Aug 8, 2019
3 in 5 children given opioids after tonsillectomy, contrary to academy guidelines
ScienceBeta – An analysis of insurance claims data found 60% of privately insured children undergoing tonsil removal received opioids, with the average prescription lasting from six to 10 days.
“Our findings suggest that it may be possible to reduce opioid exposure among children who undergo this common surgery without increasing the risk of complications,” says lead author Kao-Ping Chua, M.D., Ph.D., a researcher and pediatrician at University of Michigan C.S. Mott Children’s Hospital and the U-M Institute for Healthcare Policy and Innovation.
Surgery Complications Reduced?
Although these more powerful painkillers are often prescribed because they have been believed to reduce the risk of complications such as poorly controlled pain, researchers did not find evidence indicating that opioids protected children against those risks.
The study involved data between 2016 and 2017 from a private insurance database. Among 15,793 children (ages 1 to 18) who underwent a tonsillectomy, six in 10 had one or more filled opioid prescription.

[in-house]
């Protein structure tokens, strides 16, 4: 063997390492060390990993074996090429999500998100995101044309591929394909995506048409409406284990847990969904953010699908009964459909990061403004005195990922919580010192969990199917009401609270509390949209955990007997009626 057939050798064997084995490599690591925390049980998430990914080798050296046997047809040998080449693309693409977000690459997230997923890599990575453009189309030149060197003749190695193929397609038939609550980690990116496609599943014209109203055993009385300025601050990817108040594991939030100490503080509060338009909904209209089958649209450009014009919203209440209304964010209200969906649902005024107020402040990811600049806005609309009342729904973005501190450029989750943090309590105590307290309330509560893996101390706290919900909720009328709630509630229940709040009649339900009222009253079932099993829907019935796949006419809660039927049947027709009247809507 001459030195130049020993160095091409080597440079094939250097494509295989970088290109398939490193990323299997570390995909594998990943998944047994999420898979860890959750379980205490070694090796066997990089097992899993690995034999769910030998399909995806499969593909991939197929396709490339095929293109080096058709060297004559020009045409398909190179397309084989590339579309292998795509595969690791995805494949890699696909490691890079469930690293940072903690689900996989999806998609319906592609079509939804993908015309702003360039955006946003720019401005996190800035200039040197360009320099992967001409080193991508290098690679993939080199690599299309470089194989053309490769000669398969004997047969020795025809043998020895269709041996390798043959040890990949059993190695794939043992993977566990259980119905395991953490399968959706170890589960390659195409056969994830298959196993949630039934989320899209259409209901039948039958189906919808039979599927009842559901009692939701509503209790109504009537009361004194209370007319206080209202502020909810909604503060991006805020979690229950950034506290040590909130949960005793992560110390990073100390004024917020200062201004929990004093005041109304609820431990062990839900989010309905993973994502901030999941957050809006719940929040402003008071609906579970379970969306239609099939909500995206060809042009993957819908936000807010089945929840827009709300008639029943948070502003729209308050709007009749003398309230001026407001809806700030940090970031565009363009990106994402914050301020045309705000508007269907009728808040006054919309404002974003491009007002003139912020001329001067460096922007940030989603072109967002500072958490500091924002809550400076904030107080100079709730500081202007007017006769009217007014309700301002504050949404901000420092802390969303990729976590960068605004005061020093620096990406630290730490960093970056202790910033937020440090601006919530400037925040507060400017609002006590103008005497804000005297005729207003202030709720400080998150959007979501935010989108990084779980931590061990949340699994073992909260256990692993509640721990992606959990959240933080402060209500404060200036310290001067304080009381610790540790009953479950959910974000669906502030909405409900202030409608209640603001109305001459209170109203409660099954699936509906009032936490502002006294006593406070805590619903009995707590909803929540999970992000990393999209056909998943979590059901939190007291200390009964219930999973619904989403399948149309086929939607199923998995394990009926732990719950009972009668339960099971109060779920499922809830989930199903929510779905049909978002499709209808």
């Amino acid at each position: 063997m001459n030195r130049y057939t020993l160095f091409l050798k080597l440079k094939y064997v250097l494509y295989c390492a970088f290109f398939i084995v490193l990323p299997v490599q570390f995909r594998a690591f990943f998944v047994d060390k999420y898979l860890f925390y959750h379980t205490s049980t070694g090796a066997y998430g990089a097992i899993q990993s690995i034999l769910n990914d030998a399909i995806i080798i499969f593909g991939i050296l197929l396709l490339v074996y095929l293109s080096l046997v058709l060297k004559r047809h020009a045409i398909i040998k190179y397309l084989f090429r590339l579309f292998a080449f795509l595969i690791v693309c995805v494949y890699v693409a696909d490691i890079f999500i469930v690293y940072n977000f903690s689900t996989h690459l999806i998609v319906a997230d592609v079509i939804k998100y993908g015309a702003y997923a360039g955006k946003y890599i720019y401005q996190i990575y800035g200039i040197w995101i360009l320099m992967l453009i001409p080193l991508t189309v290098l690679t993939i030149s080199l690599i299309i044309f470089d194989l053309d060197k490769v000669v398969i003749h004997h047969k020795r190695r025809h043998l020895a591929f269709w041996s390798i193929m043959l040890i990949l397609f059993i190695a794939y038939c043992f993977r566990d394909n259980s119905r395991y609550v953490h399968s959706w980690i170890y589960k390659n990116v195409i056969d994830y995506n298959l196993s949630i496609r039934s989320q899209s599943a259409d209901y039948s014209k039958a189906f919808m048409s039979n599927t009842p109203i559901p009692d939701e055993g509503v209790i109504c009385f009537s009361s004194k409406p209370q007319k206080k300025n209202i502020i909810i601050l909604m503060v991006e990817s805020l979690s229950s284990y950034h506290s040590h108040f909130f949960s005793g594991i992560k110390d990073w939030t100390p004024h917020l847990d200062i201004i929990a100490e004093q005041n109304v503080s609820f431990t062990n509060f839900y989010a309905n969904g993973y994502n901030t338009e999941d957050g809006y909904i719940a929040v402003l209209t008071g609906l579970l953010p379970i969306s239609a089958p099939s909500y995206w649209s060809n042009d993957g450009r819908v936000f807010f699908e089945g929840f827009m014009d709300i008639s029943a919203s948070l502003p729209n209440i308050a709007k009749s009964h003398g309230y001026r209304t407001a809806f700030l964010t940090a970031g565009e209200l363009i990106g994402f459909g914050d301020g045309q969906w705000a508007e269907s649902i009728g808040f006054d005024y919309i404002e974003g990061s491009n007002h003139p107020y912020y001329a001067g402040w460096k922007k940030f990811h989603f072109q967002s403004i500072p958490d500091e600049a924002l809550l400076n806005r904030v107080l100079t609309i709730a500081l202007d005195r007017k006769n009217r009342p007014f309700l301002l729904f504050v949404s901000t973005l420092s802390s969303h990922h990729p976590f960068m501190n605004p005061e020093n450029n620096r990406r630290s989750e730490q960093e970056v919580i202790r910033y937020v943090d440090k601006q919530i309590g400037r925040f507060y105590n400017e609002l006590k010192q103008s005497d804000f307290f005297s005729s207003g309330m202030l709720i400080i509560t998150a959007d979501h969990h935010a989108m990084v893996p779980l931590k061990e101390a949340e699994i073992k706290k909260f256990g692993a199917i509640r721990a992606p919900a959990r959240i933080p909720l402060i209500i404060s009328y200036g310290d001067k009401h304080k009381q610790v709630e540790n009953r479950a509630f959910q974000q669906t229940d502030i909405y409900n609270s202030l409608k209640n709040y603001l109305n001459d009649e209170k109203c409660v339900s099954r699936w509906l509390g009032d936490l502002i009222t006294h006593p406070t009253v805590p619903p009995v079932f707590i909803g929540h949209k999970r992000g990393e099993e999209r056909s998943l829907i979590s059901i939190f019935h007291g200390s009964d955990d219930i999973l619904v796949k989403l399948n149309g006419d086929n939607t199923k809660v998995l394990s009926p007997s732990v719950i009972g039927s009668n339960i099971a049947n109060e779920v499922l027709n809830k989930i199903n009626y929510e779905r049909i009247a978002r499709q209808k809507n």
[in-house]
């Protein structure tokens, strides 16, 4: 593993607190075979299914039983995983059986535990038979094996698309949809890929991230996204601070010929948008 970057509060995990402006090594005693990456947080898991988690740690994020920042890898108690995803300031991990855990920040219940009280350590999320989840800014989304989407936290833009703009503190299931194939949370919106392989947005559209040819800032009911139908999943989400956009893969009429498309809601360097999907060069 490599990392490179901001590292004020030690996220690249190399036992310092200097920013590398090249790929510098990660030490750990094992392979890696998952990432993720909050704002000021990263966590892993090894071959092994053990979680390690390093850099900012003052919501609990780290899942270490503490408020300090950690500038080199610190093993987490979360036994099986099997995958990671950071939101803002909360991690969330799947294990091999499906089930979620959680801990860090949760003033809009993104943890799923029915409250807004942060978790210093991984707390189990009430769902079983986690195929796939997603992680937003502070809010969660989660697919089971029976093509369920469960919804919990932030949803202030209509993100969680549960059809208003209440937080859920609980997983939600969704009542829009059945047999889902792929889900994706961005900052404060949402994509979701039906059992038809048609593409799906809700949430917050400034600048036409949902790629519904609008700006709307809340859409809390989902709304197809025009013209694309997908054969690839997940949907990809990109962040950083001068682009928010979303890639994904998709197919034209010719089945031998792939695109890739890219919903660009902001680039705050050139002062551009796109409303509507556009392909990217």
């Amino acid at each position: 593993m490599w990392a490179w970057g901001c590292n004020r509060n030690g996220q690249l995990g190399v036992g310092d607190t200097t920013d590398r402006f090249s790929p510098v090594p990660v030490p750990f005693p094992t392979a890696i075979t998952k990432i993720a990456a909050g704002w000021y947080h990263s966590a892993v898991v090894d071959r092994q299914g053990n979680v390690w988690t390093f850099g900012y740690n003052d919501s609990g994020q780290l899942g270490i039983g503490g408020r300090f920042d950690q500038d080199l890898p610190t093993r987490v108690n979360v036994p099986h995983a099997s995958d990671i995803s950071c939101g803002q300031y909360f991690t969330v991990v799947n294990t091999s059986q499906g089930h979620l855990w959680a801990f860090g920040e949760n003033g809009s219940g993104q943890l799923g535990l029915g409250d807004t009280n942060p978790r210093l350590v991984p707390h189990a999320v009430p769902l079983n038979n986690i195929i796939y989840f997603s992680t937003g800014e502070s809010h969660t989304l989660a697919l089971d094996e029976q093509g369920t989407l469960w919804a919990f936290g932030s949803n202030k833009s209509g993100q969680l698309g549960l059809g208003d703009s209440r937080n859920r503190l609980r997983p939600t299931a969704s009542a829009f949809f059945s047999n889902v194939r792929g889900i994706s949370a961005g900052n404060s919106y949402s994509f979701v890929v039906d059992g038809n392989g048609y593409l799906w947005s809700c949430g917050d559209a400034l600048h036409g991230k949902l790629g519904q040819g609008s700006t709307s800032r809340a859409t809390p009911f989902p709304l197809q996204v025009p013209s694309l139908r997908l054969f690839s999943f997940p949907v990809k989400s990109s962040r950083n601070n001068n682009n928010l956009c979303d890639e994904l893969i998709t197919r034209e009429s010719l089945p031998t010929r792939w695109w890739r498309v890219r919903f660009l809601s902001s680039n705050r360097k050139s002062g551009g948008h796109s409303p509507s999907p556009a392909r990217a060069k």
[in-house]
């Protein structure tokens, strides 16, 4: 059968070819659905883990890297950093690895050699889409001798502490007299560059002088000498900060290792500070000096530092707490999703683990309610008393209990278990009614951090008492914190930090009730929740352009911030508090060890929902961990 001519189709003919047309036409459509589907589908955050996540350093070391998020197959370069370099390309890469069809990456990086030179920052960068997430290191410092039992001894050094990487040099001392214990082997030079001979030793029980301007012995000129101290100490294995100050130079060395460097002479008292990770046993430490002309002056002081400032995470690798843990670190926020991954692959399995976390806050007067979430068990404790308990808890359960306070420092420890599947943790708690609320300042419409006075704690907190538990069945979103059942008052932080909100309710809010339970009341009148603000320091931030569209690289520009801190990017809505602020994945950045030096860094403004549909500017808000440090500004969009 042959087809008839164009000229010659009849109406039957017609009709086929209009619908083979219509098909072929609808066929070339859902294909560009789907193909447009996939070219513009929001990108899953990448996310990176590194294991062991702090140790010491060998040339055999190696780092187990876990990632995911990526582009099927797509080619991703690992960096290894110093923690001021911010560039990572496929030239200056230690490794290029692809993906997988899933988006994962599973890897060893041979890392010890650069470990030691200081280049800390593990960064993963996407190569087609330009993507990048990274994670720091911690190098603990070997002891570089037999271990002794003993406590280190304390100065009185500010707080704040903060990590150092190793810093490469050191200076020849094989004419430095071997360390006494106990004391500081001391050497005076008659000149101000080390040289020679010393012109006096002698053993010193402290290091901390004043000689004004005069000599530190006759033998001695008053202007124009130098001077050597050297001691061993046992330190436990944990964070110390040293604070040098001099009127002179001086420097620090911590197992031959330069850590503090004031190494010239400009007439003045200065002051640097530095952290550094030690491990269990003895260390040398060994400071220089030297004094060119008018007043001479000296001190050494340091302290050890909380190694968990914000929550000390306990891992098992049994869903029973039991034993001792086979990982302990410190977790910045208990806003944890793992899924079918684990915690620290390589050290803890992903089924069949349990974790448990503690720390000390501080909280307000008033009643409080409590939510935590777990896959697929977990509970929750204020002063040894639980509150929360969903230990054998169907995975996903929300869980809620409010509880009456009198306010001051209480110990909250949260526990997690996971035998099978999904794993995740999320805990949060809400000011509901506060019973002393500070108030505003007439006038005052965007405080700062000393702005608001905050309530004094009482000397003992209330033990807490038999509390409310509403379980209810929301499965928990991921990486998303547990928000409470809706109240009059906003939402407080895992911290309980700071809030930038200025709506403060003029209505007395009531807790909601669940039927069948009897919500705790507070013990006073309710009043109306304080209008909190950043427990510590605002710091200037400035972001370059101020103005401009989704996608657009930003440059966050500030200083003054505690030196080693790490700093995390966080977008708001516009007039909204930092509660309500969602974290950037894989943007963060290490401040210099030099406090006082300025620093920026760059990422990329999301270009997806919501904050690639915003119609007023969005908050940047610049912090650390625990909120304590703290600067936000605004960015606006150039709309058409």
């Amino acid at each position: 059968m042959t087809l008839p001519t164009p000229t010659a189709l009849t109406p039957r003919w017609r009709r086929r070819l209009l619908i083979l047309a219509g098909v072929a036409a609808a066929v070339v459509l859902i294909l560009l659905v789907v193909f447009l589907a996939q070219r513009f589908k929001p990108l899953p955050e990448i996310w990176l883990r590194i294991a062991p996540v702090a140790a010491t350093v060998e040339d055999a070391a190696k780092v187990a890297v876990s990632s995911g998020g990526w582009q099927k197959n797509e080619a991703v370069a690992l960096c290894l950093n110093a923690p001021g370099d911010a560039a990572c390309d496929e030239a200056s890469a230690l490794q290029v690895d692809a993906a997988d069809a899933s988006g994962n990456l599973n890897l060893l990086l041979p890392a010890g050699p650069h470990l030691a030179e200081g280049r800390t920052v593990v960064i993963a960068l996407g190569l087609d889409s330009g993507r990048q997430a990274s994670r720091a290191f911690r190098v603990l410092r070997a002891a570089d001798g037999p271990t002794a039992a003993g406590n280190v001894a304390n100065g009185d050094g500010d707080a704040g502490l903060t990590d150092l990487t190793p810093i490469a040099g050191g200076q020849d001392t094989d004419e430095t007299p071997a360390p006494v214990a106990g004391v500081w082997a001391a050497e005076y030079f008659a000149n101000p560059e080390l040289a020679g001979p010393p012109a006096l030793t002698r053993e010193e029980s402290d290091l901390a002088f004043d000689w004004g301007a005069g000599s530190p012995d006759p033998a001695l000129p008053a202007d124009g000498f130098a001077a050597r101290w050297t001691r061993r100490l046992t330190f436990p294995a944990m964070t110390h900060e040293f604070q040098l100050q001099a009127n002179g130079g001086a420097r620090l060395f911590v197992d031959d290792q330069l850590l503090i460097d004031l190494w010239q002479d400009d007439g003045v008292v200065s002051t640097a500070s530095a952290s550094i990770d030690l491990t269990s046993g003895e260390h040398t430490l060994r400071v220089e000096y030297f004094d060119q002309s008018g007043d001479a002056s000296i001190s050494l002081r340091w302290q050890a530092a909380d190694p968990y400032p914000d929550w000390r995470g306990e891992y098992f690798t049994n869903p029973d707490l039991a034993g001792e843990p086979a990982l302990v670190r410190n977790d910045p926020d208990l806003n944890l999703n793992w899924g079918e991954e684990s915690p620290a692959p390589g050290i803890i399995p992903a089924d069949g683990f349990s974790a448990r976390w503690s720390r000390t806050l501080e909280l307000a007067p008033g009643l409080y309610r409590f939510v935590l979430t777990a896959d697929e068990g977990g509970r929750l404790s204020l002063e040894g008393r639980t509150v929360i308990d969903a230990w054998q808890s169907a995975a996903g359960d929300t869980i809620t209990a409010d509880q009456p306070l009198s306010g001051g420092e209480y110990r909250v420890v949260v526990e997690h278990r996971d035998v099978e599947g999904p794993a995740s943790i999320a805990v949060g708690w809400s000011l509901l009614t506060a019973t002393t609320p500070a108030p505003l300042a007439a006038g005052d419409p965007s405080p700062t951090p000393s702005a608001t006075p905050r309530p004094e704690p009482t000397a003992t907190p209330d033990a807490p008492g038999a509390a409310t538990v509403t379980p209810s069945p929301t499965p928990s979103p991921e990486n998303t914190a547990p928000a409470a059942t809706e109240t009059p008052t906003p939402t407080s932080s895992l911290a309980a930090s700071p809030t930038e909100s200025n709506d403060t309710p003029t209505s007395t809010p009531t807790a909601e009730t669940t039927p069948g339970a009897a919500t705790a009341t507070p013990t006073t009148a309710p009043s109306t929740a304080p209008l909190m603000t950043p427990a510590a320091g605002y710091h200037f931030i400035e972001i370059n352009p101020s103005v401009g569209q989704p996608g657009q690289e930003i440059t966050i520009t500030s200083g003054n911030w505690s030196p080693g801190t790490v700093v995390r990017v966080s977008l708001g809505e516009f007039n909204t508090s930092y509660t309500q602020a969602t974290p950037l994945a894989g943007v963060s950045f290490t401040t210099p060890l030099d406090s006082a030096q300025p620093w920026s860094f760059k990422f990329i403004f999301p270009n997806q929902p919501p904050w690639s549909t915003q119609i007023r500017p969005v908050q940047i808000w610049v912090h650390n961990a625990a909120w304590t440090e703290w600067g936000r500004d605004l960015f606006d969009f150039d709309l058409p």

Tonsillectomy is one of the most common surgical procedures performed in children.
American Academy of Otolaryngology guidelines strongly recommend non-opioids, such as nonsteroidal anti-inflammatory drugs (NSAIDs) like ibuprofen, for these procedures.
Chua says there are several possible explanations for why so many children still received opioid prescriptions despite these guidelines.
Among the biggest potential reasons is that the potent painkillers have been believed to provide superior pain relief and reduce risk of return visits for uncontrolled pain leading to dehydration.
Increased Constipation Risks
In the University of Michigan study, having a filled opioid prescription wasn’t associated with a difference in risk of return visits for pain or dehydration.